Mr. de Blasio has also not endeared himself to the activists who want him to back away from his support for “broken windows” policing, a strategy of targeting small, quality-of-life offenses to prevent more significant crime. Bill Bratton, Mr. de Blasio’s police commissioner, built his career on the implementation of the theory and any repudiation of broken windows would amount to a disavowal of Mr. Bratton, now one of the most important members of the de Blasio administration.
One City Council source, in the wake of the Liu and Ramos murders, called the chokehold and “Right to Know” legislation “toxic.” But backers are confident they will ultimately be successful, recalling the 2013 fight to create an NYPD inspector general–a legislative victory for Council progressives which required an override of a Bloomberg veto.
“I want re-emphasize that we’re not anti-cop, that’s not what this is. This legislation is pro-justice. I think we can get that message across clearly,” said Councilman Antonio Reynoso, a Brooklyn Democrat and co-sponsor of the Right to Know Act.
Councilman Brad Lander, an architect of the inspector general bill and a top Democrat in the Council, chose his words more carefully.
“New York City needs a policy dialogue that includes improving police and community relations, supporting and protecting the NYPD and being honest about the disparate impact of race,” Mr. Lander said. “I believe New Yorkers are capable of having that dialogue.”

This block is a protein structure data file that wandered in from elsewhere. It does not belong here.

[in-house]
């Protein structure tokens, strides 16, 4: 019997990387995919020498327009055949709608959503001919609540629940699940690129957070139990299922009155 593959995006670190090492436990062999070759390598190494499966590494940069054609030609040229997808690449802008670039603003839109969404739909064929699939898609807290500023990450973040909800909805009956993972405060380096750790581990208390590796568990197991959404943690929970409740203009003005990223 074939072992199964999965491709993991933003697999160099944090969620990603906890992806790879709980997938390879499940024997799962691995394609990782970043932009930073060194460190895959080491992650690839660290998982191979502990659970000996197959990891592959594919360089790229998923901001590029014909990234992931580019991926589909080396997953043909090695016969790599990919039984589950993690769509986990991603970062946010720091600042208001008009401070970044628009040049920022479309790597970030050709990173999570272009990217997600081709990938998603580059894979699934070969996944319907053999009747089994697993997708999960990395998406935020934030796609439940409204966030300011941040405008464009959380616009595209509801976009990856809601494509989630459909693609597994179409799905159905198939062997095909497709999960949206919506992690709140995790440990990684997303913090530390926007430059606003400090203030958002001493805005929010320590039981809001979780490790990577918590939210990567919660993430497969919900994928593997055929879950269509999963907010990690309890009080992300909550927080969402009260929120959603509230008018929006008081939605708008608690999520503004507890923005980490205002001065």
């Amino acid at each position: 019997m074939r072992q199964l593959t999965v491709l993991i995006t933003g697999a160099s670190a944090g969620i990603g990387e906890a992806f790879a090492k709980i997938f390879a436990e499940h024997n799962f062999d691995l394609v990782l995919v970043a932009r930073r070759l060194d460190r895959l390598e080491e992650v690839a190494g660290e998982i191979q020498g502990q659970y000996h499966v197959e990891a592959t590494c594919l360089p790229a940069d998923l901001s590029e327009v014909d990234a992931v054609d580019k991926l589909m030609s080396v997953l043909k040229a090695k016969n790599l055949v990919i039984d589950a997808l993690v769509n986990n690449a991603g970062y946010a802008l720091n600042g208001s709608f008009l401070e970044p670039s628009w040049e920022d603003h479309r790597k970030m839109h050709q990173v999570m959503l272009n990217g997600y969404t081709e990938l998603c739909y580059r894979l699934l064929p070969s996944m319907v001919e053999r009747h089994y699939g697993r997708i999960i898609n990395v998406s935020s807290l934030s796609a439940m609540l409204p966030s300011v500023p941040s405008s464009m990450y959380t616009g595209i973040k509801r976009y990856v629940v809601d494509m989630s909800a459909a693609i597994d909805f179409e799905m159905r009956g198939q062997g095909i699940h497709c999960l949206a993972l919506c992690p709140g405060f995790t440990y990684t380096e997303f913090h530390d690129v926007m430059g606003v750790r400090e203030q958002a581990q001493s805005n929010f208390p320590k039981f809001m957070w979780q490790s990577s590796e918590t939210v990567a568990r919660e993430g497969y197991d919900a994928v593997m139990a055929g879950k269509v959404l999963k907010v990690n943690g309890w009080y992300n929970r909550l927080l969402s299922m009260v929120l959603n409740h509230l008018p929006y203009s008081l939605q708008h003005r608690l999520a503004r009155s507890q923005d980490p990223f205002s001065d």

Unlike the Occupy Wall Street protests of 2011, much of the crowd shutting down traffic on the Brooklyn Bridge, West Side Highway and Franklin D. Roosevelt Drive last month had concrete demands and a cadre of elected officials ready to act upon them. Curtailing broken windows policing or passing Council legislation are less fantastical goals than dealing a deathblow to the capitalist system.
And with links to more sophisticated national organizations, the police reform movement may be less likely to fizzle.
“I do think a very clear difference between Occupy Wall Street and Black Lives Matter is that Black Lives Matter has things they want and want to work towards,” said Linda Sarsour, the director of the Arab American Association of New York, referring to a chant that has defined the movement so far.
Activists with groups like Justice League NYC, which met with Mr. de Blasio at City Hall last month, insisted they were not surprised that the police murders would lead people like Patrick Lynch, the president of the Patrolmen’s Benevolent Association, to rail against everything they’re trying to do. (The night the NYPD officers were killed, Mr. Lynch thundered that blood “starts on the steps of City Hall.”)
The fiery calls to stop protesting were expected.
“I’ve been part of this stuff for a long time. Was I surprised? The night [the murder of Ramos and Liu] happened, it was our office party and several of us looked at each other and said, ‘Oh boy, here it comes,'” said Mark Winston Griffith, the executive director of the Brooklyn Movement Center, a community organizing group. “This certainly doesn’t help, I can tell you that much. I don’t think we have taken the temperature just yet.”
In his first press conference since the funerals of Liu and Ramos, Mr. de Blasio on Monday extolled rank and file cops for the city’s falling crime rate while also slamming those who chose to literally turn their backs on him three different times. He insisted the Democratic National Convention could still come to Brooklyn, despite the city’s bitter divide.
He did not say when people should start protesting again.